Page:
Following is the second excerpt from my book Coffee with Hezbollah, due for release February 1, 2010 by New World Digital, Inc. The book is the product of the hitchhiking journey through Lebanon that photographer Amelia Opalinska and I conducted in the aftermath of the July 2006 war waged by Israel.
The first excerpt can be viewed here.
More excerpts to come.
For additional information about Coffee with Hezbollah or to PRE-ORDER the book, please visit: http://belenfernandez-writings.blogspot.com/.
Belén Fernández (firstname.lastname@example.org)
Location: Beirut and Cuba.
Context: Amelia and I are initially hosted in Lebanon by a Syrian acquaintance, an employee of Subway Sandwiches near the American University of Beirut (AUB) who has acquired the nickname “the Islamic Revolution.”
We were transferred from Borj Hammoud to the house of another Syrian named Basel II, in Basel II’s BMW. The Islamic Revolution encouraged Amelia and me to huddle on the floor of the vehicle during transfer, either because:
- he did not want us to register our coordinates (thus according us far keener spatial sensibilities than was necessary), or
- he did not want us to see the speedometer.
Basel II was an interior decorator. After being manhandled through the door of his house by the Islamic Revolution, we found that his own interior decorations consisted of nine brown couches wedged into the living area and coated in a layer of dust, and a single light bulb to be unscrewed and moved from room to room as needed. When the Islamic Revolution took the light bulb to the bathroom, Basel II explained that we were in the Chiyah neighborhood in Dahiyeh, south Beirut.
Israel had launched two missiles into an apartment building in Chiyah that summer after an invisible enemy nearby had fired at an Israeli unmanned aerial vehicle. The apartment building had not been unmanned, resulting in the loss of 63 civilians; it was thus worrisome when gunshots began to ring out down the street from Basel II’s house:
BASEL II: Is just Hassan Nasrallah Divine Victory rally, ya’ni.
Amelia and I peered out the window, expecting to find Israeli leaflets falling from the sky with warnings of an impending reversal of divine victory. In the end we found a curtain thrust in front of our faces by the Islamic Revolution, who had returned from the bathroom. He decreed something in Arabic to Basel II and disappeared out the door, citing Subway sandwich deliveries; half an hour later we found ourselves being deposited at a small hotel near AUB by Basel II.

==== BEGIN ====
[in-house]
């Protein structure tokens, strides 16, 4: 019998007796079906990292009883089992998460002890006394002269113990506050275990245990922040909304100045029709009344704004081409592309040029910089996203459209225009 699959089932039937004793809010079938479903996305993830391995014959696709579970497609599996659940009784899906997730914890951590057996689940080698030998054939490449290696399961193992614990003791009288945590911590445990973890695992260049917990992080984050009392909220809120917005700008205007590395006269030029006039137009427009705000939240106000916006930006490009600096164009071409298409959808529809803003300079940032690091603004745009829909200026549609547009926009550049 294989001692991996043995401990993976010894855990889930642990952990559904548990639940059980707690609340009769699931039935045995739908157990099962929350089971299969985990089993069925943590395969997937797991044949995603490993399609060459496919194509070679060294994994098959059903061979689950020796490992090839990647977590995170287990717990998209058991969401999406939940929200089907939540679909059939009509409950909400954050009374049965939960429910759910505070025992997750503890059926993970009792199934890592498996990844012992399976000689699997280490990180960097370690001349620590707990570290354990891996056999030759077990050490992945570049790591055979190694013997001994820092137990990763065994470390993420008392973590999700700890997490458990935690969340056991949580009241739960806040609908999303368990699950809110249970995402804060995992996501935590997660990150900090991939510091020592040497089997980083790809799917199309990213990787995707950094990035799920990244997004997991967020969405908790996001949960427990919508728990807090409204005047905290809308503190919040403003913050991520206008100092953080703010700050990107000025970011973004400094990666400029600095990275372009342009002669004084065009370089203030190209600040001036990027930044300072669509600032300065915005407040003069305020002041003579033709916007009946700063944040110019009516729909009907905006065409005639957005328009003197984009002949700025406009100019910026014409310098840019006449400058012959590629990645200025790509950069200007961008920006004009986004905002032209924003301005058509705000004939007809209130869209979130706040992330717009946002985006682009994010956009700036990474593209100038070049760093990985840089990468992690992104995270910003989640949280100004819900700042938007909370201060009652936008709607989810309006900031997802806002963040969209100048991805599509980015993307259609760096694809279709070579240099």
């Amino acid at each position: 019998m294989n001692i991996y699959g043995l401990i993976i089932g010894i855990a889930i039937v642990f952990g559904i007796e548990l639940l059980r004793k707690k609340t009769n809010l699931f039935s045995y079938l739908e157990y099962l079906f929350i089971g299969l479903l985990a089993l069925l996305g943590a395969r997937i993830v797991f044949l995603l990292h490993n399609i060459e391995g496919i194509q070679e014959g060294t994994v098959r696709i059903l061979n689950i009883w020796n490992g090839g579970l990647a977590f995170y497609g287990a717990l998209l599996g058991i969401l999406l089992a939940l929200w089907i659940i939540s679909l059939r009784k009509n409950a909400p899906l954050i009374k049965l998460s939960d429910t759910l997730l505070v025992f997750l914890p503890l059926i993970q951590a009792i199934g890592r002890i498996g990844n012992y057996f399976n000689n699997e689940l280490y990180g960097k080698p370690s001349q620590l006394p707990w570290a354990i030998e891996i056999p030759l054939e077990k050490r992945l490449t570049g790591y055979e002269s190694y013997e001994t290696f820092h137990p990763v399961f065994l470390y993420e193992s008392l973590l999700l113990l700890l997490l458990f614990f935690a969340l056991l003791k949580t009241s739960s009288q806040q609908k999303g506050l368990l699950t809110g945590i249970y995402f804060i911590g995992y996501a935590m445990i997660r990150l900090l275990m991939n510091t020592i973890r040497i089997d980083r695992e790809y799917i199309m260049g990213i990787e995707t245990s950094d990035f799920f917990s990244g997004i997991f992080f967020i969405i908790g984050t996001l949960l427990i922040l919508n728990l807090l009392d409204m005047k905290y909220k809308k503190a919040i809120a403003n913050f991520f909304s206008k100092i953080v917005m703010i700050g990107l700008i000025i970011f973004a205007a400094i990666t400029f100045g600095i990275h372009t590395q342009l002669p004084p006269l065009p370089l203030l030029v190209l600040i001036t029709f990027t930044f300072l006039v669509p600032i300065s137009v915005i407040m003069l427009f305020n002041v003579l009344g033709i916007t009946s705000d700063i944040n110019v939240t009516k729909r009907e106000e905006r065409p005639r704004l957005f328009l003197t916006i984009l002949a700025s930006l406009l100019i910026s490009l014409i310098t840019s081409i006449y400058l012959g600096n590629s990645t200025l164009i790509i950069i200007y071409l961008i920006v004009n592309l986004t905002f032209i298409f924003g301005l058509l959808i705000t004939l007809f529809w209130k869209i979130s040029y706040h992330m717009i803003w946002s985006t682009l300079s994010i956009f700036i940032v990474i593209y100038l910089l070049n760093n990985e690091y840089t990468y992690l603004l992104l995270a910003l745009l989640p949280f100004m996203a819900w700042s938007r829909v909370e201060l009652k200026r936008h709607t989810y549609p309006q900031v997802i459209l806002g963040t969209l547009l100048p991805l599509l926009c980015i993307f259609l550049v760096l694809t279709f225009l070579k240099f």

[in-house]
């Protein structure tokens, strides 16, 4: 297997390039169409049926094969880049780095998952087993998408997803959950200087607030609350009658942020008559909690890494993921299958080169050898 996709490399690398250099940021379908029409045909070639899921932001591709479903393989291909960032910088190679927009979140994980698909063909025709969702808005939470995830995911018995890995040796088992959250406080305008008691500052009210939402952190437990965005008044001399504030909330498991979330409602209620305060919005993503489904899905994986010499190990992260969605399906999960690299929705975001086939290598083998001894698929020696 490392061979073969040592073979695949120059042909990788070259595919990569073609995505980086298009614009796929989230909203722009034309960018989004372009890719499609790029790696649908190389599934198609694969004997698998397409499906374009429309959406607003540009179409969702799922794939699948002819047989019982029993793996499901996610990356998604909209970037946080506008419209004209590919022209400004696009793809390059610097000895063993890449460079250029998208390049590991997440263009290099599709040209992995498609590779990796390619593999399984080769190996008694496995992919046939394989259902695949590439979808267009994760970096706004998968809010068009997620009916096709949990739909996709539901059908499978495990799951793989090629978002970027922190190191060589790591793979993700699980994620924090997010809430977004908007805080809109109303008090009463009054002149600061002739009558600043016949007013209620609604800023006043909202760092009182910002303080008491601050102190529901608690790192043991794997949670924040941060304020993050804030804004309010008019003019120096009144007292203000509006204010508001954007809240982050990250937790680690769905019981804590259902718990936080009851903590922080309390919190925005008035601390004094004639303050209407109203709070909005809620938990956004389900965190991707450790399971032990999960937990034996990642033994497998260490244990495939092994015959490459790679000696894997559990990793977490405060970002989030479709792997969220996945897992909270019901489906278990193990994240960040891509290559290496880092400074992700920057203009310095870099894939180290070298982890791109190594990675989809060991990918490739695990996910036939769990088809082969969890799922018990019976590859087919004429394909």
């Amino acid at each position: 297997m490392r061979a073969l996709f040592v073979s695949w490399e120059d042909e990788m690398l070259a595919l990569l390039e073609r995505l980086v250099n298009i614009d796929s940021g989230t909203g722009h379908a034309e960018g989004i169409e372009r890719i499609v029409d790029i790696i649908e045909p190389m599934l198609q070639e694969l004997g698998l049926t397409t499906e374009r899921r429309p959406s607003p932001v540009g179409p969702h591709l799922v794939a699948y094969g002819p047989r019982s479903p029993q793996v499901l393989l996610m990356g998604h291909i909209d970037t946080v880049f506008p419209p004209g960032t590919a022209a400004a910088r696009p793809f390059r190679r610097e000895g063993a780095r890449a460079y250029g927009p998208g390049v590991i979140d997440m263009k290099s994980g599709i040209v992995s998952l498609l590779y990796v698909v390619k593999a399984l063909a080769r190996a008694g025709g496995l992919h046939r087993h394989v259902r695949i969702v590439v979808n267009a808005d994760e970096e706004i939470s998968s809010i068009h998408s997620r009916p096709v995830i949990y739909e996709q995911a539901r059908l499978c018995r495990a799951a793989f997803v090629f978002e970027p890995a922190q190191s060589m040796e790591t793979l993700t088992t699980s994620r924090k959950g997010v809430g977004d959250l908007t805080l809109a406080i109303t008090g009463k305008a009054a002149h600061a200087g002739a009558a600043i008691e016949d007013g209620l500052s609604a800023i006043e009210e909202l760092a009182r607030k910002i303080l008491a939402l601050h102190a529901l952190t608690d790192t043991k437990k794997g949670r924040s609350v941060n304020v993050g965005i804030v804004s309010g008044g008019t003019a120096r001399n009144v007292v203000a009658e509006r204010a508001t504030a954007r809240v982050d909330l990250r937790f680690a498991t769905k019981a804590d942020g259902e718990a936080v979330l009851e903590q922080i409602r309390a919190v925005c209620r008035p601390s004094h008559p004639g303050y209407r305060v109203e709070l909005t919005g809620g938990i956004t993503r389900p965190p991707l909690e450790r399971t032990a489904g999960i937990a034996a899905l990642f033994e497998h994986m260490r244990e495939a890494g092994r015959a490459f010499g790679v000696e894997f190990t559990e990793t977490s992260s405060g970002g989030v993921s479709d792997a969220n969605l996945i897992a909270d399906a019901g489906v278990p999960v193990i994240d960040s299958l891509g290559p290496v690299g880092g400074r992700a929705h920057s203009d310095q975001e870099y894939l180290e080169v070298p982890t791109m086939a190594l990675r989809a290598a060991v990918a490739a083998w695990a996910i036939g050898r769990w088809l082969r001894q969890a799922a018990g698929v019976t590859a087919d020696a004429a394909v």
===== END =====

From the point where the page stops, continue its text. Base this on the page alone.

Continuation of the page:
Amelia and I had also been removed from the neighborhood of victory during a visit to Playa las Coloradas in southeast Cuba in May. Playa las Coloradas was the location of the landing spot of the Granma, the yacht Fidel Castro and Che Guevara sailed from Mexico in 1956 during the Cuban Revolution. Joining us in pursuit of the landing spot was our Italian friend Gianluca, who had followed us to the island.
From the house of my father´s relatives we set out for Playa las Coloradas, traveling by means of a bus, a Cuban ambulance, and a horse and cart. Left on the side of the road to await other modes of transportation when the horse refused to continue, Amelia and I divided our time between:
- playing baseball with rocks and the long staff I carried at all times now that Amelia had been mugged at a baseball game in Havana, and
- becoming irritated with Gianluca for looking so foreign.
When Gianluca had finally flattened his pseudo-Mohawk, an automobile materialized with a Cuban named Omar in the driver’s seat. Omar had floated in the early 1990s on a tractor tire to Miami, where he had dismounted and proceeded to New York; his subsistence farming family in eastern Cuba thus now boasted a portable digital photo printer, although whether they had a digital camera to go with it was never determined. As for the source of private property:
GIANLUCA: I am from Italy.
OMAR: My boss was Sicilian.
Omar’s fashion accessories included a large gold Jesus hanging from his neck and a tattoo of a dollar sign on his lower calf. He promised to take us to the landing spot of the Granma the following morning and hosted us that night at his family’s subsistence farm, where we admired the digital photo printer and Fidel made a speech on TV in which he attempted to read his notes upside-down.